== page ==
120ThingsIn20Years Intro

120ThingsIn20Years

Russell Coight
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I blog about my attempt to learn 120 Things over the next 20 years. Bushcraft will be one of them.
My skills include being able to move slowly forward in time, and if I really concentrate, I can sometimes tell what I'm thinking.
 

120ThingsIn20Years

Russell Coight
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Welcome mate
Thanks, and thanks for sorting out that login stuff for me.

I'm a member of quite a few forums as a result of my attempt at learning everything I can about everything I can, and around the traps, I also go by the name of BullwinkleII, so say hello if anyone already knows me :)

I'll have my head down for a while reading what looks at first glance to be an excellent pile of posts.

Quality forums are an amazingly useful thing to be involved in, so thanks in advance to everyone involved.
 

120ThingsIn20Years

Russell Coight
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I don't really have a list order.

I try not even to know what I'm going to do next.

Most of the "things" I do tend to be things I can lean, and then move on from. Things like making bread was something I wanted to learn how to do, and I still make a loaf ever now and again, but mostly I use my breadmaker. The point was to gain the skill. Other things like Aquaponics (growing fish for the table, and vegetables from the fish waste in a closed loop system in your backyard) I'll probably do forever. I've recently been reunited with my half brother from Papua New Guinea (I grew up there) and he has rekindled an interest in bushcraft that I've had since I was a kid growing up with the local kids in New Guinea. The local kids had amazing skills and would often shoot a bird on the way home from school with the sling shot (rubber from a car tyre) for the family pot. I was the pasty white kid whose only claim to fame was that I had an unending supply of bent pins to use as fish hooks. Thanks mum.

Since then I've upgraded to making my own handmade lures as one of my "things".

At the moment, I'm currently working on shedding 20kg of body fat so I can take more kit with me on the little solar powered boat I'm working on to go on an epic adventure sometime (hopefully) this summer.

So I guess the answer is, I have no idea where it rates in importance, but I suspect bushcraft will be one of those things that I keep working on forever. Or until I die, whichever comes first :)
 

Bloffy13

Jon Muir
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120/20,
Sounds like a great objective.
Why 120 things? Was there a specific reason for that number?
I am pretty sure, just from my own limited experience here, that you will pretty quickly start filling your list (Might even have to extend it)
Firelighting techniques (many and varied), knapping, tracking, taxonomy, shelter building, navigation (natural and man made) knifemaking, water procurement, cordage making etc etc etc all come under the general heading of bushcrafting but are specific and individual skills in themselves. Depends how quick you want to develop your skills.
Either way, I hope you enjoy your time here.
Cheers
Bloffy
 

120ThingsIn20Years

Russell Coight
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Thanks people.

Mrs 120 things was just reading over my shoulder and read "knapping" as kidnapping. Quite an interesting list if you include kidnapping :)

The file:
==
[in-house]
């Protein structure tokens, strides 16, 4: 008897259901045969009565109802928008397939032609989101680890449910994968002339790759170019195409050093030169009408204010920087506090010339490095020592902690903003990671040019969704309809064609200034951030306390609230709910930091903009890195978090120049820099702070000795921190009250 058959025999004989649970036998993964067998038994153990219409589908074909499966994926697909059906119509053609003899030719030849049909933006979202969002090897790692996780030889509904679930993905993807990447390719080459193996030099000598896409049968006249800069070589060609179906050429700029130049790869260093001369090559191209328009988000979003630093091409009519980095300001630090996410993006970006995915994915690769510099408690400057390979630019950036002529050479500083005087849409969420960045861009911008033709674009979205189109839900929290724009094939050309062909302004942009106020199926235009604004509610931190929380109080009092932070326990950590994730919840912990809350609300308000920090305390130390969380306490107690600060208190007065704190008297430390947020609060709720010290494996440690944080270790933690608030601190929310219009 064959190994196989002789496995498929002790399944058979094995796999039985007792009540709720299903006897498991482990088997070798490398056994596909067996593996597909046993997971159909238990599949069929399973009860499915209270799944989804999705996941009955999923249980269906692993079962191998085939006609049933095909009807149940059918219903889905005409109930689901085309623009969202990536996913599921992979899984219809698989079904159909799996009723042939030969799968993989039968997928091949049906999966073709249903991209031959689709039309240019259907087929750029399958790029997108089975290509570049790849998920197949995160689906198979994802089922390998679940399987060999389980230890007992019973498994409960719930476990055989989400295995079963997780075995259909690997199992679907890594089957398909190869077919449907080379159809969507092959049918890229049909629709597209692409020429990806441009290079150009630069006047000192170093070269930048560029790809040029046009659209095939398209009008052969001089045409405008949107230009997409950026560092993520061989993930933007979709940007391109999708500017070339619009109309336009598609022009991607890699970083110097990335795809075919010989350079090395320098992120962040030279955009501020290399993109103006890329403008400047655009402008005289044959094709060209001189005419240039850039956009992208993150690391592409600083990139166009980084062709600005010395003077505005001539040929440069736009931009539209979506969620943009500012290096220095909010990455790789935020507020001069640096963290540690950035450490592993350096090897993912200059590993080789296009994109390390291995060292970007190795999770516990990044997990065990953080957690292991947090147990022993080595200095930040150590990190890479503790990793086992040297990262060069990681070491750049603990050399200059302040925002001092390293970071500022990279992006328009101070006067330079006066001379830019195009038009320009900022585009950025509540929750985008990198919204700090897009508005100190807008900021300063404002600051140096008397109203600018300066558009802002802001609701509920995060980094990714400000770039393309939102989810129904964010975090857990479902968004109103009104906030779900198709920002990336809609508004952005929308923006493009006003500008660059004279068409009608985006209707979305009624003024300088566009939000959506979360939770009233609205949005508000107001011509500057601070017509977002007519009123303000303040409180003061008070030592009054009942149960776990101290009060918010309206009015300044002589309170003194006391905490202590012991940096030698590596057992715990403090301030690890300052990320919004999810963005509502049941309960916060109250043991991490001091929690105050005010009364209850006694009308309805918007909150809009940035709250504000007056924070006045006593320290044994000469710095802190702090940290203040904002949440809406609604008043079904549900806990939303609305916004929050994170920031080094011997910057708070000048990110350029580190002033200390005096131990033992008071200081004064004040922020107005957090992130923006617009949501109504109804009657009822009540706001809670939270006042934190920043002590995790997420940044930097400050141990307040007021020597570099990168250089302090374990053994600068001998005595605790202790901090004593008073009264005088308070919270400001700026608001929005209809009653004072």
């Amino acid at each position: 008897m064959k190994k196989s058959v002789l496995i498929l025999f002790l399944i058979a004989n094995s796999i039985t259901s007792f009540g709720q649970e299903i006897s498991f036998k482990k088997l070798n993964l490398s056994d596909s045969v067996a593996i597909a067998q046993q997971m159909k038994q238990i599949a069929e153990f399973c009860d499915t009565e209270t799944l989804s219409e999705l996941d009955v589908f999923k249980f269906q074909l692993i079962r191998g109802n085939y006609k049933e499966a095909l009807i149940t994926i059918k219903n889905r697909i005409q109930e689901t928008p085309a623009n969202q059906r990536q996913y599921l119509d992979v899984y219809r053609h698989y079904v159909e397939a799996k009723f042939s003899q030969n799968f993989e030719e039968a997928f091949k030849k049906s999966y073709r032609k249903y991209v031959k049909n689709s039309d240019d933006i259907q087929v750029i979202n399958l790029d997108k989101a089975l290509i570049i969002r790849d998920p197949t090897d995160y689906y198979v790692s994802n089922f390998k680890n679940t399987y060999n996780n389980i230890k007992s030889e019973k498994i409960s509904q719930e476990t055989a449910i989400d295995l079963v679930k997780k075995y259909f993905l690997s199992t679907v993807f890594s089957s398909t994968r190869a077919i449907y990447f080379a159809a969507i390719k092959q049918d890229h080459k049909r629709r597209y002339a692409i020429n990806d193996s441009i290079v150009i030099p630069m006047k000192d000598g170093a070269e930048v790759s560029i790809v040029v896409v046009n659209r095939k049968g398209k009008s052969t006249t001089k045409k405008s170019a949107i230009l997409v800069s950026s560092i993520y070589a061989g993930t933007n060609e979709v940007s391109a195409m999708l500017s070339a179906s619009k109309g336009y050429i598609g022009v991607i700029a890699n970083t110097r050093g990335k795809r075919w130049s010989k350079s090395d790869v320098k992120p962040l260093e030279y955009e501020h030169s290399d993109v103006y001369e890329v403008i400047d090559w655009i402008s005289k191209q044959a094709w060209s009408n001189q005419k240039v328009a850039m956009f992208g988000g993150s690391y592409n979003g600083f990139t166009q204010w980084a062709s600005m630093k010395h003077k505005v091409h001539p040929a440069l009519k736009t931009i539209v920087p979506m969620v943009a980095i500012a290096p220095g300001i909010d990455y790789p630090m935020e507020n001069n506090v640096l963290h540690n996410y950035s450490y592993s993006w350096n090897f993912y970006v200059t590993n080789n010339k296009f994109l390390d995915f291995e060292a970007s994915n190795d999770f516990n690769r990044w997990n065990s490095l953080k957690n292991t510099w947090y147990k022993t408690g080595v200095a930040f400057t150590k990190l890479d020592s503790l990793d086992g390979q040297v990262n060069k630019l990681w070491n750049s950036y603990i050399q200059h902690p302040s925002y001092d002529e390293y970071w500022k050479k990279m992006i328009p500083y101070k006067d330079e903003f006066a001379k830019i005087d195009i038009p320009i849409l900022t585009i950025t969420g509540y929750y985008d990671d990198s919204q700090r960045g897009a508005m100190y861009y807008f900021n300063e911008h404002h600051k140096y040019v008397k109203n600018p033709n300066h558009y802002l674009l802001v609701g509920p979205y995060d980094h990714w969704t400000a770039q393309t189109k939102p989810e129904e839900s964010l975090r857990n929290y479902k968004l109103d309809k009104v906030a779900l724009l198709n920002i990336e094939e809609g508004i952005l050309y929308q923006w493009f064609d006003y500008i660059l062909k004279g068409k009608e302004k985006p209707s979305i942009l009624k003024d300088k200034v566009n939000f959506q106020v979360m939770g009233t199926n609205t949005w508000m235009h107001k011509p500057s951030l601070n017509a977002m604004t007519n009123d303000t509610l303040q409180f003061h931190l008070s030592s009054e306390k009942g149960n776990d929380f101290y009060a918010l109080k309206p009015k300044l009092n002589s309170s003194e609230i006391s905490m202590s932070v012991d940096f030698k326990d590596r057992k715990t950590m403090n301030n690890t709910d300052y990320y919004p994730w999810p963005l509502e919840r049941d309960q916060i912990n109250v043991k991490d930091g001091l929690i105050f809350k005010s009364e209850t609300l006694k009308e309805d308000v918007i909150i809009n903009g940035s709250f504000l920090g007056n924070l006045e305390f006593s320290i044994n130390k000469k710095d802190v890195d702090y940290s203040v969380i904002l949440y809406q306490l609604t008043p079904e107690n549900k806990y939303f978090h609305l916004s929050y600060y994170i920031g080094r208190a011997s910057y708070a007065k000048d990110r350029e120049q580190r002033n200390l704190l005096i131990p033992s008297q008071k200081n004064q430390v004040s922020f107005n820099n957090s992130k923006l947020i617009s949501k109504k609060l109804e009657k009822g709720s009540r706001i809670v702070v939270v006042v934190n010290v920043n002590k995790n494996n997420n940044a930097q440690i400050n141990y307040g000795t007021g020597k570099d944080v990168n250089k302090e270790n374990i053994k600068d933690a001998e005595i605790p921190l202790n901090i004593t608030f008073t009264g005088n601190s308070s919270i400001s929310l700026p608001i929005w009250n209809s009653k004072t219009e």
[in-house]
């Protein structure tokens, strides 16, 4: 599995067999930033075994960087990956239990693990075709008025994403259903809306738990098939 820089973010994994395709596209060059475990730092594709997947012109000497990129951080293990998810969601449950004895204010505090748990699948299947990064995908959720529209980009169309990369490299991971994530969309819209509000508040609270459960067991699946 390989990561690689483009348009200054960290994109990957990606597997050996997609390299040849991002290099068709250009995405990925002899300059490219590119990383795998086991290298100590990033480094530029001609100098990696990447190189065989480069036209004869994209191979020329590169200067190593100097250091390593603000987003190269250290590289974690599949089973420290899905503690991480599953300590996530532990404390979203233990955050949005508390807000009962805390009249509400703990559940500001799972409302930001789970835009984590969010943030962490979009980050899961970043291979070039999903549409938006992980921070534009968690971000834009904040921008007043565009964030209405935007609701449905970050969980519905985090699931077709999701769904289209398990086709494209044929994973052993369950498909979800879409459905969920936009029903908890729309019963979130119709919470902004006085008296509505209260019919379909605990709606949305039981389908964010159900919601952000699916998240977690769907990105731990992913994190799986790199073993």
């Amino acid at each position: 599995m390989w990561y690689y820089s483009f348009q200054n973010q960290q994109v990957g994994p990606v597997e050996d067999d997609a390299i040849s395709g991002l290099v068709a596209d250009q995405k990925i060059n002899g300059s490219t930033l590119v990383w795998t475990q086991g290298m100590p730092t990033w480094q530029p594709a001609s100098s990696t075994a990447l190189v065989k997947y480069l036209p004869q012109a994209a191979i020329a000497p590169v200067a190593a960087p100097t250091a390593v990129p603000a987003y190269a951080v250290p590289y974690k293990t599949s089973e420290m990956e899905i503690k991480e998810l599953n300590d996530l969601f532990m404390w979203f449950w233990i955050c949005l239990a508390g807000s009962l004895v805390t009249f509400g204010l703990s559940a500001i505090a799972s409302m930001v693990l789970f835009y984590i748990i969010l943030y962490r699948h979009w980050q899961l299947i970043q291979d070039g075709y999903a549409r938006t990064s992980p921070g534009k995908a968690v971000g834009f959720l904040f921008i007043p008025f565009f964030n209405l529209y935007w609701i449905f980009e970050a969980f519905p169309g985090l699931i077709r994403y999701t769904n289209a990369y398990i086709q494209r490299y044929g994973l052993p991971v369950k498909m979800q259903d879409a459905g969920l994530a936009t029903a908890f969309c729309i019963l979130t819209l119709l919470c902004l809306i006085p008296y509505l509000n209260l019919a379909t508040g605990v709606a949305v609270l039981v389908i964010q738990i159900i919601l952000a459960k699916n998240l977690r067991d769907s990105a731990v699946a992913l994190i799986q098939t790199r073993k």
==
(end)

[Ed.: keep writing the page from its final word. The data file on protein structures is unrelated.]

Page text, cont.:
Actually quite an interesting list regardless.

Why 120 things? I figured a new thing every 2 months was a reasonable goal. Obviously that goal was just an average kind of thing, but I thought if I gave up watching TV(which I did 4 years ago) I would have enough time to make a reasonably serious effort at learning some new stuff. As I said, some things obviously take a lot longer, but things like building a Stirling Engine were pretty quick. Given that a Stirling engine isn't really a very useful thing to know how to build, I moved on pretty quickly :)

But 120 things was really just a commitment to the long term goal of learning a stack of stuff. I always admired those old dudes that know how to do stuff, and realised I didn't :)

I thought I'd try to learn some bushcraft after I had a go at friction fire starting when my brother told me he had succeeded using the bow method. This was a few weeks ago, and I promptly went out to the shed and stuck a dowel into my power drill to see what all the fuss was about.

Needless to say I failed, and was instantly hooked :)

Yet another thing that led me here.

Today he showed me how to make some string from the fibres of the palm growing in my front yard. Not a real lesson, but an amazing glimpse of what is possible. Real string! Awesome!

Actually string was the first thing I've been reading up on last night on the forum. Strange coincidence that my little brother should visit tonight, pick up one of the giant palm fronds that got deposited on my front lawn in the wind, and make something that looked a lot like normal, every day supermarket hemp twine. Awesome!

so... yeah... looks like this might be a good place to learn quite a few "things" :)
 

120ThingsIn20Years

Russell Coight
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Ok...

I got sick soon after joining here.

Now I'm a lot better.

In the meantime I've been binge watching bushcraft videos on youtube. There wasn't so many when I started, but now they all look like they are full on Hollywood productions.

I've also had the suspension on my solar powered boat trailer repaired (I hope), and some bigger wheels put on it case Mr 120ThingsIn20Years has to come and rescue me from the other side of the country. The tiny wheels on what was my 4.3m sailing Kat's tralier were never really meant to rotate very fast, or go very far.

Getting slightly closer to an epic 4,000 km solar journey.

Maybe.
 
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